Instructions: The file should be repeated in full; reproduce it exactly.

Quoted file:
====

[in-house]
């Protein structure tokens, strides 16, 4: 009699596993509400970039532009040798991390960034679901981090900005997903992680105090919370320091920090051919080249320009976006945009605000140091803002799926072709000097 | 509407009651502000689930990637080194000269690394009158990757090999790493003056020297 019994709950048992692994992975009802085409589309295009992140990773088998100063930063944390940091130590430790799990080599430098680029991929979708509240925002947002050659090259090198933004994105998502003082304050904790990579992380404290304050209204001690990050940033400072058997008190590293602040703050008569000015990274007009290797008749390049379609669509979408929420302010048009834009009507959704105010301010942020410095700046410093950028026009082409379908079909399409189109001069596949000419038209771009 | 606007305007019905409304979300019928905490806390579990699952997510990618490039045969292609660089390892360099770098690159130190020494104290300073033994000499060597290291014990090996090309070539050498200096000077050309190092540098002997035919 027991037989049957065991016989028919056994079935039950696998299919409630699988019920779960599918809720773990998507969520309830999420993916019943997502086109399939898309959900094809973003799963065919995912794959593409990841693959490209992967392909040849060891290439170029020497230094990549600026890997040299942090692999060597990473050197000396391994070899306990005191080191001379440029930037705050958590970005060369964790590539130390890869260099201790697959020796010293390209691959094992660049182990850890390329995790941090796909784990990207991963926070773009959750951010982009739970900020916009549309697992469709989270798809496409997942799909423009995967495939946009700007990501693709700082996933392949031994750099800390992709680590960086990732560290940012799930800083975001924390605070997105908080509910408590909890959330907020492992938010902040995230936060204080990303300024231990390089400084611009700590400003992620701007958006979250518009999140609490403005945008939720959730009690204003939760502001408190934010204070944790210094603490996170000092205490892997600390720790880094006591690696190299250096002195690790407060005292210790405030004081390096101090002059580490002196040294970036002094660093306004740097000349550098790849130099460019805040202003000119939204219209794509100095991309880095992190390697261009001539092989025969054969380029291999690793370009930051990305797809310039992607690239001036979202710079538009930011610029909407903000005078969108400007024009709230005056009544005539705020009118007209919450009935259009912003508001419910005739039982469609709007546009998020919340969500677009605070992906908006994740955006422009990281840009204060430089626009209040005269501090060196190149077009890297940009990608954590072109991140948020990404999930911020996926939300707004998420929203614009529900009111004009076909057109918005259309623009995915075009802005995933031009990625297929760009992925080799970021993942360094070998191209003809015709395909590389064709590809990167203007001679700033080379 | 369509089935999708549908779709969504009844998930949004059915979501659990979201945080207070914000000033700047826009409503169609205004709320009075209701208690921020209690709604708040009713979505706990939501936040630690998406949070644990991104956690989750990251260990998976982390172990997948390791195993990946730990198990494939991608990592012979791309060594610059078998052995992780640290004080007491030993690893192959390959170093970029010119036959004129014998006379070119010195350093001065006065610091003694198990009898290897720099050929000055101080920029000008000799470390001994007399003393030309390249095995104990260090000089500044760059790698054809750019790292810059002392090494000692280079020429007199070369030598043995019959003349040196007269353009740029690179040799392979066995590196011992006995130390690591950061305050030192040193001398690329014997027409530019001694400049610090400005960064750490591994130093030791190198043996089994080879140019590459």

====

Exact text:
[in-house]
């Protein structure tokens, strides 16, 4: 009699596993509400970039532009040798991390960034679901981090900005997903992680105090919370320091920090051919080249320009976006945009605000140091803002799926072709000097 | 509407009651502000689930990637080194000269690394009158990757090999790493003056020297 019994709950048992692994992975009802085409589309295009992140990773088998100063930063944390940091130590430790799990080599430098680029991929979708509240925002947002050659090259090198933004994105998502003082304050904790990579992380404290304050209204001690990050940033400072058997008190590293602040703050008569000015990274007009290797008749390049379609669509979408929420302010048009834009009507959704105010301010942020410095700046410093950028026009082409379908079909399409189109001069596949000419038209771009 | 606007305007019905409304979300019928905490806390579990699952997510990618490039045969292609660089390892360099770098690159130190020494104290300073033994000499060597290291014990090996090309070539050498200096000077050309190092540098002997035919 027991037989049957065991016989028919056994079935039950696998299919409630699988019920779960599918809720773990998507969520309830999420993916019943997502086109399939898309959900094809973003799963065919995912794959593409990841693959490209992967392909040849060891290439170029020497230094990549600026890997040299942090692999060597990473050197000396391994070899306990005191080191001379440029930037705050958590970005060369964790590539130390890869260099201790697959020796010293390209691959094992660049182990850890390329995790941090796909784990990207991963926070773009959750951010982009739970900020916009549309697992469709989270798809496409997942799909423009995967495939946009700007990501693709700082996933392949031994750099800390992709680590960086990732560290940012799930800083975001924390605070997105908080509910408590909890959330907020492992938010902040995230936060204080990303300024231990390089400084611009700590400003992620701007958006979250518009999140609490403005945008939720959730009690204003939760502001408190934010204070944790210094603490996170000092205490892997600390720790880094006591690696190299250096002195690790407060005292210790405030004081390096101090002059580490002196040294970036002094660093306004740097000349550098790849130099460019805040202003000119939204219209794509100095991309880095992190390697261009001539092989025969054969380029291999690793370009930051990305797809310039992607690239001036979202710079538009930011610029909407903000005078969108400007024009709230005056009544005539705020009118007209919450009935259009912003508001419910005739039982469609709007546009998020919340969500677009605070992906908006994740955006422009990281840009204060430089626009209040005269501090060196190149077009890297940009990608954590072109991140948020990404999930911020996926939300707004998420929203614009529900009111004009076909057109918005259309623009995915075009802005995933031009990625297929760009992925080799970021993942360094070998191209003809015709395909590389064709590809990167203007001679700033080379 | 369509089935999708549908779709969504009844998930949004059915979501659990979201945080207070914000000033700047826009409503169609205004709320009075209701208690921020209690709604708040009713979505706990939501936040630690998406949070644990991104956690989750990251260990998976982390172990997948390791195993990946730990198990494939991608990592012979791309060594610059078998052995992780640290004080007491030993690893192959390959170093970029010119036959004129014998006379070119010195350093001065006065610091003694198990009898290897720099050929000055101080920029000008000799470390001994007399003393030309390249095995104990260090000089500044760059790698054809750019790292810059002392090494000692280079020429007199070369030598043995019959003349040196007269353009740029690179040799392979066995590196011992006995130390690591950061305050030192040193001398690329014997027409530019001694400049610090400005960064750490591994130093030791190198043996089994080879140019590459």